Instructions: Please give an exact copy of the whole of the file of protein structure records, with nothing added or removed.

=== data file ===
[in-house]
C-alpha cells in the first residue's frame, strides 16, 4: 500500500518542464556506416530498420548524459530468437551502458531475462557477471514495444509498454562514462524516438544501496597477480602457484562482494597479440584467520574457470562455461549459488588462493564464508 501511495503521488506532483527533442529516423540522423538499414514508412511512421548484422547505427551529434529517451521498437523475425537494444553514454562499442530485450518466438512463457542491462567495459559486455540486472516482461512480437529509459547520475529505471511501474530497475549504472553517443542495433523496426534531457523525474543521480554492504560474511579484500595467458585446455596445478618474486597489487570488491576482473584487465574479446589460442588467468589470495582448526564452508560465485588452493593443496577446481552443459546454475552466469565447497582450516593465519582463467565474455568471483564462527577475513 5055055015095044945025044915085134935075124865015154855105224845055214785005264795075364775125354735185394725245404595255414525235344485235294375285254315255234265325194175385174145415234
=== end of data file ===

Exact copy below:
[in-house]
C-alpha cells in the first residue's frame, strides 16, 4: 500500500518542464556506416530498420548524459530468437551502458531475462557477471514495444509498454562514462524516438544501496597477480602457484562482494597479440584467520574457470562455461549459488588462493564464508 501511495503521488506532483527533442529516423540522423538499414514508412511512421548484422547505427551529434529517451521498437523475425537494444553514454562499442530485450518466438512463457542491462567495459559486455540486472516482461512480437529509459547520475529505471511501474530497475549504472553517443542495433523496426534531457523525474543521480554492504560474511579484500595467458585446455596445478618474486597489487570488491576482473584487465574479446589460442588467468589470495582448526564452508560465485588452493593443496577446481552443459546454475552466469565447497582450516593465519582463467565474455568471483564462527577475513 5055055015095044945025044915085134935075124865015154855105224845055214785005264795075364775125354735185394725245404595255414525235344485235294375285254315255234265325194175385174145415234